From goalie pads to priest’s robes

Pictou Advocate sports

It’s amazing how, when we’re kids, many of us are influenced by someone just a bit older than ourselves.

It might be a young guy in the neighbourhood. It might be a fellow we see around town. If we’re already interested in sports, it might be a teenage hockey player or a budding baseball star.

It happened to me.

- Advertisement -

It was many years ago — before black and white television, in fact. It was in the good old days of the late 1940s and early ’50s. Back then, I knew a teenager in New Glasgow who was playing organized hockey. He was a goaltender and had the pads to prove it. He caught my eye because I always favoured the netminders.

He was Bobby Day.

Funny how things turn out. A few hockey seasons later, I was in high school and just beginning my newspaper career. One day, after a game, I found myself interviewing, yip, the same Bobby Day.

He was at a crossroads in life.

He had two options. He could continue being a hockey goaltender, at a time when there were no masks or helmets, when you stood out there alone and bare-faced, anticipating your opponents’ hardest shots. Or he could become a Roman Catholic priest, standing alone in the pulpit on Sunday mornings, preaching to the faces in the pews.

He chose the priesthood.

Almost five decades later, I was interviewing 67-year-old Father Robert Albert (Bobby) Day about his life, his long-ago hockey exploits, his years in priest’s robes.

I couldn’t resist. I asked him if he were given the same choices for a career, would he put away the pads for the robes?

Laughing, he told me he would rather step into the net anytime because you have the pads on when you’re in the net.

We both laughed.

He was — from my own observations — a good, promising goaltender. He was — from what I heard often — a good, well-liked priest.

During that get-together, he didn’t mind that I called him what I had called him back in school. To me, he was always Bobby.

He told me how hockey helped him not to be shy and reluctant when meeting people. It helped him in other ways as a priest.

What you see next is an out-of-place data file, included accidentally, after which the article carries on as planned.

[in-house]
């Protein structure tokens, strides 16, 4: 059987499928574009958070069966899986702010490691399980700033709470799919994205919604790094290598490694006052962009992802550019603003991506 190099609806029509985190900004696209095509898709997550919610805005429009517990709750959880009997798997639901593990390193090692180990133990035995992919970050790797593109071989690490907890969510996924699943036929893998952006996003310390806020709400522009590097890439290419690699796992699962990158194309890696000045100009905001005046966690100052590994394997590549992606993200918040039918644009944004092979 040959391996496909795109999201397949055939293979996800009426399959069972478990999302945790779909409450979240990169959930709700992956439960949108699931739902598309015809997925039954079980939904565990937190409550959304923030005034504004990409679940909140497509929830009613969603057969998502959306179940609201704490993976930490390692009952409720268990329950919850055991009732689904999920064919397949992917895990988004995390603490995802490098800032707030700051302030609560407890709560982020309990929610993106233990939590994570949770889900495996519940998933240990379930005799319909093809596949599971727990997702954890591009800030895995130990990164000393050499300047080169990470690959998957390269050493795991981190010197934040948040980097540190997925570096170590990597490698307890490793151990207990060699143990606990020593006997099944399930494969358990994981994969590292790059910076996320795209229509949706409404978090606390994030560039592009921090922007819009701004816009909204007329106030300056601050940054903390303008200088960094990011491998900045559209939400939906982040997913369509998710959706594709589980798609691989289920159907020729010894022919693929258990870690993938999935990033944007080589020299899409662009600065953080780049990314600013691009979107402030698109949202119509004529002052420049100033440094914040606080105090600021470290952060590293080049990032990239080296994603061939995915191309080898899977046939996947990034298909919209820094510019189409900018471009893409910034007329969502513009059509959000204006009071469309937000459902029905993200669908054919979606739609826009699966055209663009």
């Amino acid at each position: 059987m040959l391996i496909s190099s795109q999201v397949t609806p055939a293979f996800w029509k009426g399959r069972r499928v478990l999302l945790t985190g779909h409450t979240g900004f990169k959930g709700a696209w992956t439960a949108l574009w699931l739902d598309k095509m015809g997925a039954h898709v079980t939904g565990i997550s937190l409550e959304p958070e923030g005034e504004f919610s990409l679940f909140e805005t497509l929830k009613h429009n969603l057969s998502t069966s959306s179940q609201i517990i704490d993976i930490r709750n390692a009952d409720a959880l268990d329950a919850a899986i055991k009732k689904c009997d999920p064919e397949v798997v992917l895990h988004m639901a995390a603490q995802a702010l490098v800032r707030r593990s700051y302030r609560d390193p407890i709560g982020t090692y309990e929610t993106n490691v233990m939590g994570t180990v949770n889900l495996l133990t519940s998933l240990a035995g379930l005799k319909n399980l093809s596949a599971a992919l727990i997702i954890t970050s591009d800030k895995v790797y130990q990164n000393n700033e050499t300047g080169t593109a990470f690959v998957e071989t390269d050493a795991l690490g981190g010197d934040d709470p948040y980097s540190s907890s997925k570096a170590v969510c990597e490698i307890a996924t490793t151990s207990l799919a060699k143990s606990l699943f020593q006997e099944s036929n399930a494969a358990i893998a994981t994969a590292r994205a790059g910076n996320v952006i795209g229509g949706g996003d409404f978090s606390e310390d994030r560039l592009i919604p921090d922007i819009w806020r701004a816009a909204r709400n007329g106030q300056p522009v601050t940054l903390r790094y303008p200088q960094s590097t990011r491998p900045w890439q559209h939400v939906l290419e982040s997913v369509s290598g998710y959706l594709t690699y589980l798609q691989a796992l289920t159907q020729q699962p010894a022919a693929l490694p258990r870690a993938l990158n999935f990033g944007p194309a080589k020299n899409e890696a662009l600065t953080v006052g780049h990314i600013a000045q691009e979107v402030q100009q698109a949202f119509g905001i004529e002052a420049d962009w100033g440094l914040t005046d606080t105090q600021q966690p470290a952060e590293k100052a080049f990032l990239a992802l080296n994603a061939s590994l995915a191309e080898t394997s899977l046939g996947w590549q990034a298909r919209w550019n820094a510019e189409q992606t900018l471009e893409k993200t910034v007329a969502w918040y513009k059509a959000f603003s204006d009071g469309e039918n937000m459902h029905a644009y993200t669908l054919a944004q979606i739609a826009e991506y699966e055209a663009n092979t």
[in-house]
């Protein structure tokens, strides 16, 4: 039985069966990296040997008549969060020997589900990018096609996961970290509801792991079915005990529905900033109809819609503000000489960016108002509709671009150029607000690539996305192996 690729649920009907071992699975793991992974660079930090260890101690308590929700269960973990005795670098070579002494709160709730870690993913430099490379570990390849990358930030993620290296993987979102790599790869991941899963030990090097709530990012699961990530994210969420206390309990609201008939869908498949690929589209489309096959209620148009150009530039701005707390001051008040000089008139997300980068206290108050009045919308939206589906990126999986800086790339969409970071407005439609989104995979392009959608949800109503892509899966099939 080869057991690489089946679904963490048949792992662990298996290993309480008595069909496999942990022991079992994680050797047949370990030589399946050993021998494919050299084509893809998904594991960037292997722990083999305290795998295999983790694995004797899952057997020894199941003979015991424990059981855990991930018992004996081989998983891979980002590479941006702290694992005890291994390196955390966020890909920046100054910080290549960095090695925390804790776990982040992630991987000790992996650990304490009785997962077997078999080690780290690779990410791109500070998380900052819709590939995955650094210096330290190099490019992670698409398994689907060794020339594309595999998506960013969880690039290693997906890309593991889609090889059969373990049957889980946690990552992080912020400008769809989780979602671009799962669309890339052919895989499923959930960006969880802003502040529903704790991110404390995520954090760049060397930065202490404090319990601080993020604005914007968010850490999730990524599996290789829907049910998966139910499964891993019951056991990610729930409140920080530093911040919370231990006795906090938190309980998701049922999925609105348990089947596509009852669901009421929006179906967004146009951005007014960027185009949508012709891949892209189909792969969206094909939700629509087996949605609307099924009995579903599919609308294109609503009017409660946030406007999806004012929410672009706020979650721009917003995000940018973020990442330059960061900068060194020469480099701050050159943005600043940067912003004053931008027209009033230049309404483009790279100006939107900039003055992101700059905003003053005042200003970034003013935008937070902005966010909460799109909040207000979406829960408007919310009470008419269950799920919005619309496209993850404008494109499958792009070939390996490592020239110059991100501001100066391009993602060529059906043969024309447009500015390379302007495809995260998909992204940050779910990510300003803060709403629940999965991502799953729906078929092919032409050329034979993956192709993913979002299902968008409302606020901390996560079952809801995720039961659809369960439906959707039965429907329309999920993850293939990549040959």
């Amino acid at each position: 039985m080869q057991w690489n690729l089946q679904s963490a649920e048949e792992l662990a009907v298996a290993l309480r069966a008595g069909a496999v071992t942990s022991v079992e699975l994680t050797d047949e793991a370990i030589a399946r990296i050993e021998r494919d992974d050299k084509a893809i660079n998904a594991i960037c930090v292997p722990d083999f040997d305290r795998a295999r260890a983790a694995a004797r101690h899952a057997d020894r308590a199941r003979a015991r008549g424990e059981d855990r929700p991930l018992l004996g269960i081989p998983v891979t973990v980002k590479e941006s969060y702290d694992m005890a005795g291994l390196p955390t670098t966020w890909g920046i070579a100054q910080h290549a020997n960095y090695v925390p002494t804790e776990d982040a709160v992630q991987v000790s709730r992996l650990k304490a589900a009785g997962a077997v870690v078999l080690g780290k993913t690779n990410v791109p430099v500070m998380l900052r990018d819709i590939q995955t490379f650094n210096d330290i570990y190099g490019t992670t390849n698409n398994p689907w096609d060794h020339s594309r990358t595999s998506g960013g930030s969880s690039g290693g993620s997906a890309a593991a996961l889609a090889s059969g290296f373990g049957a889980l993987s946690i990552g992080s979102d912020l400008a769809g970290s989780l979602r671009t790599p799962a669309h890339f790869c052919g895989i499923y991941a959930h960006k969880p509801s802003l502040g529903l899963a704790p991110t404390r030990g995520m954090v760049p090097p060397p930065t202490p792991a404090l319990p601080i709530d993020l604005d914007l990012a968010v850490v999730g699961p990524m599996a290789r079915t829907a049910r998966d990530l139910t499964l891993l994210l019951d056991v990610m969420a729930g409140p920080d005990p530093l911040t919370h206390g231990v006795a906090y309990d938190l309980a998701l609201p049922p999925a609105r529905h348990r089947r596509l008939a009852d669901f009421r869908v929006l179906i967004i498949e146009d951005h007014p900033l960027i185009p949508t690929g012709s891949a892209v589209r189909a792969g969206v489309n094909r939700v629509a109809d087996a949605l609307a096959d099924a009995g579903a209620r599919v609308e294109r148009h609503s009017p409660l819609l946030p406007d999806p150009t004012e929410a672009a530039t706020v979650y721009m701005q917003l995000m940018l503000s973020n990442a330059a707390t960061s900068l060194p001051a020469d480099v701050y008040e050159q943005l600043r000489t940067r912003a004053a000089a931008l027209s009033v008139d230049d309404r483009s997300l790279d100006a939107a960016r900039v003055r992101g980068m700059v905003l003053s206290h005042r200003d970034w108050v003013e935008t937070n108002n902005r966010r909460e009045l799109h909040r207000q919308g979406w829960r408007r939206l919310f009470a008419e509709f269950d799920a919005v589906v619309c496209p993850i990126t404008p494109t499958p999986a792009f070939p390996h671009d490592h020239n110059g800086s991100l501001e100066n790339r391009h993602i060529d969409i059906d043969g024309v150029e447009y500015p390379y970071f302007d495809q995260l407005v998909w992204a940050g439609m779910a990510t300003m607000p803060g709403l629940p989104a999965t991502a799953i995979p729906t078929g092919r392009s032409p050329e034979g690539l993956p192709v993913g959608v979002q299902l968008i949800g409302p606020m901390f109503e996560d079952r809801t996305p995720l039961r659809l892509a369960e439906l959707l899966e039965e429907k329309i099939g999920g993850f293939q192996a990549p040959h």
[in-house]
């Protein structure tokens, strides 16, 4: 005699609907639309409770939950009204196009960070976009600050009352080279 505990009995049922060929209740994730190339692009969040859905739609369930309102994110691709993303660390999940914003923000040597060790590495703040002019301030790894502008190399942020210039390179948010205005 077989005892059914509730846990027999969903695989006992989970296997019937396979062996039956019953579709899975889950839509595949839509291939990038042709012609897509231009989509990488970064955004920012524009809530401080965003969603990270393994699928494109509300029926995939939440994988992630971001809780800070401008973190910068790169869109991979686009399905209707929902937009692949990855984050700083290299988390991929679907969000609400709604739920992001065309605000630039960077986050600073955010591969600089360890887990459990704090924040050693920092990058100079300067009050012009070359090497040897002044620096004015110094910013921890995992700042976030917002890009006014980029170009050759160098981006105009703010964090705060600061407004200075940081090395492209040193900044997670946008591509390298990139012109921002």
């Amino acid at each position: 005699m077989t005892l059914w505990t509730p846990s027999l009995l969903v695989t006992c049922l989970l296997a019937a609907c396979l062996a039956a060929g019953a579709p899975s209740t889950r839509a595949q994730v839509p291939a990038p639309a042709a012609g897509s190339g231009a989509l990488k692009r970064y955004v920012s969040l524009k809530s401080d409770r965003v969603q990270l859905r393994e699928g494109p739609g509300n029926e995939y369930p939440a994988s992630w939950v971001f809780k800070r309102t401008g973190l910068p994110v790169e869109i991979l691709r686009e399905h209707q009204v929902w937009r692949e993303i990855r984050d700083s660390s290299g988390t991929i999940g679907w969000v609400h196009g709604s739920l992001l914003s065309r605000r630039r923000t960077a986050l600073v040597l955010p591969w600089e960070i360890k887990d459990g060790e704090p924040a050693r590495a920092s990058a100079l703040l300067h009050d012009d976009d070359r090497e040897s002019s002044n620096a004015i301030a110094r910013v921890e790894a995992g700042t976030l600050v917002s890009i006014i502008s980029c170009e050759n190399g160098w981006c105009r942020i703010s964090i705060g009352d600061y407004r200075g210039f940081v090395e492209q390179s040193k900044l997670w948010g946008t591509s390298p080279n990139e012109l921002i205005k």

When our conversation swung to hockey — how could it not? — he wondered if the advances in sports, with the added pressures, were a good thing or if the circumstances were better in the 1950s.

Bobby talked about how he and his teammates would walk almost a mile, carrying their gear, just to play on an ice pond, opposed to kids nowadays jumping into a car and being driven to a heated arena.

Make no mistake, he enjoyed hockey.

He was good enough to play for Our Lady of Lourdes minor hockey program. He was good enough to go to North Sydney and star for the strong Northside Franklyns in junior hockey. He was good enough to play for the powerful St. Francis Xavier X-Men in the early years of the team’s 13 consecutive Maritime championships. He was good enough to be considered a pro candidate.

In the end, he didn’t allow his puck-blocking to derail him from his ambitions to enter the priesthood.

He told me there were benefits at X in combining hockey with his studies. Playing with the varsity team helped him as a student, taught him how to get along with people, showed him how to develop skills, and how to be a team member, not just an individual player.

Were there regrets about hockey?

The only regret, he said, was that he never had a pair of pads that he owned himself. He always wanted a new pair. When he started playing, the pads were about as thick as the hockey gloves people wear today. They were very, very thin. They were borrowed. Everything he had was borrowed from somebody else.

During his childhood, there was no minor hockey in town.

His first memory of hockey — as was mine — was playing out on Connolly’s ice dam off East River Road. He used to play a lot of road hockey. There was nobody else to play nets, so he was picked, and that’s where he always played.

Bobby and I talked hockey several times. He was always stressing the value of letting kids enjoy the participation rather than pressing them to aim for professional or other high levels of the game. He talked about it in a serious vain, saying he worried about youngsters who were lured away on big promises, only to have the door slam shut.

His opinions were sincere.

All of us who spend a lot of time around minor hockey see the same thing. Promises made, promises broken. You often wonder what impact the experience has on a young person in the days and years ahead. It’s the one negative aspect of minor hockey.

I’ve always remembered that afternoon with him. It was 2001 and our conversation became two columns. I got good reactions.

That was the last time I interviewed him.

Two years later, he and I met up again — this time at John (Brother) MacDonald’s funeral at Our Lady of Lourdes. We chatted briefly about how Brother had been such an influence on both of our lives, even though our lives were headed in different directions.

The next time I was at Lourdes was on an October morning in 2008. I was there to attend funeral mass for Rev. Robert Albert (Bobby) Day. The old goaltender had passed away at the Aberdeen Hospital at the age of 75.

This weekend marks the anniversary of his death and, even though we weren’t of the same religious faith, I’m sure “Bobby” would be pleased if I said a little prayer for him.

Why not? We both attended St. FX.